Friday, April 25, 2008

How can we categorize arguments against freedom?

Human flourishing is inherently a self-directed process. It follows that in order for individuals to be able to flourish to the maximum extent possible, without infringing on the flourishing of others, we need a political/ legal order that will not favour some varieties of human flourishing above others. If this point seem obvious to you, please read on. Otherwise, see here.

The first category of arguments to restrict freedom involve fundamental opposition to the ethics of “live and let live”. According to this view everyone should be required by the government to live according to a particular set of values and standards. It seems to me that in countries with democratic forms of government few people are prepared to take this position openly. A Google search using the phrase “live and let live” did not reveal any internet sites which were presenting arguments openly opposed to individual liberty. The most popular arguments against liberty are more subtle.

The second category of arguments to restrict freedom are attempts to re-define rights in ways that reduce freedom. Nearly everyone agrees that the law should protect people against force and fraud, and that some additional protections are required for children and people who are not mentally competent. However, arguments are frequently put forward to give additional protection to the unborn as well as to animals, potential drug addicts, potential gambling addicts, potential credit addicts etc. Some of these arguments may have sufficient merit to attract near unanimous support, while others involve attempts by particular groups to impose their values on others.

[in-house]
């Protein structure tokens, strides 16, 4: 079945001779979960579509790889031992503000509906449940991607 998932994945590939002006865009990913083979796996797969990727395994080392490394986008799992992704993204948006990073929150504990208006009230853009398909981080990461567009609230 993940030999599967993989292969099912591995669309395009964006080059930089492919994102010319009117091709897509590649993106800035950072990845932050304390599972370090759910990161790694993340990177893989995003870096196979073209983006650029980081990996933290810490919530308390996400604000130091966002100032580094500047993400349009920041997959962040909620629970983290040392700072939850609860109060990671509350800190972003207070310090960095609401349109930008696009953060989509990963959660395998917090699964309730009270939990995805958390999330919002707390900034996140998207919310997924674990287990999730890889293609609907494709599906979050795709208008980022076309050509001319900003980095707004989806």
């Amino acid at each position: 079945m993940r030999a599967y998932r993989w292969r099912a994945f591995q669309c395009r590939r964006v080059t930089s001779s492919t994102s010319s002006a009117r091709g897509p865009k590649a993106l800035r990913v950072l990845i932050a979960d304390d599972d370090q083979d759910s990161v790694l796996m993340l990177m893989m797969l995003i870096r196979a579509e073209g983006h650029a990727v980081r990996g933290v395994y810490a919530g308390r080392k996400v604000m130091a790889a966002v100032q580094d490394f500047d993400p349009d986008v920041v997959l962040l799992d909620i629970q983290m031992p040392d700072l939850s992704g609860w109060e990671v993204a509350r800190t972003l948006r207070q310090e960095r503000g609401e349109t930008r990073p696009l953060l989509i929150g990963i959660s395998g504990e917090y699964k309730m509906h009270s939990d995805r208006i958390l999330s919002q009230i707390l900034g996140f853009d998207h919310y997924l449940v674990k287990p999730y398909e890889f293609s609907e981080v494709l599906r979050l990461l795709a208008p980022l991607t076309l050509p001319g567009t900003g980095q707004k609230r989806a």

The third category of arguments to restrict freedom are based on the view that people will flourish to a greater extent if the government provides them with paternal guidance. Thus we have arguments for compulsory superannuation, compulsory accident and health insurance etc. Such measures may prevent some misery and reduce the extent to which people with self-control problems become a burden on others. It seems to me, however, that human flourishing is to a large extent about the exercise of competence in the face of challenge (for further explanation click here). When governments take more of the trouble (i.e. challenges) out of living, we shouldn’t be too surprised if some people find other ways to get themselves into trouble (e.g. via gambling).

The fourth category of arguments to restrict freedom are based on the view that it is OK to hinder the efforts of some people to flourish in the way they wish to if this will bring the greatest happiness to the greatest number of people (or perhaps just to improve the well-being of a small minority whom the majority consider to be worthy of government assistance). It seems to me that this is the dubious ethical reasoning that underlies the use of progressive income taxes to fund transfer payments and provision of public services. Nevertheless, not many people would be prepared to advocate immediate abolition of government welfare expenditure on the ground that it is not strictly consistent with the principles of “live and let live”. (See here.) This also seems to me to be the dubious ethical reasoning that underlies the economic argument that governments can increase GDP by subsidizing activities such as research, innovation and training, as well as arguments for governments to promote greater competition.

I think the main point which emerges from this attempt to list categories of arguments is that even though a large proportion of the population may support the principle of “live and let live” as an abstract concept, large numbers of people support policies that are inconsistent with this principle. This could be because they are unaware of the inconsistency, but in my view it is more often likely to be because they have no problem in making exceptions to general principles when they believe that there are powerful pragmatic reasons to do so.

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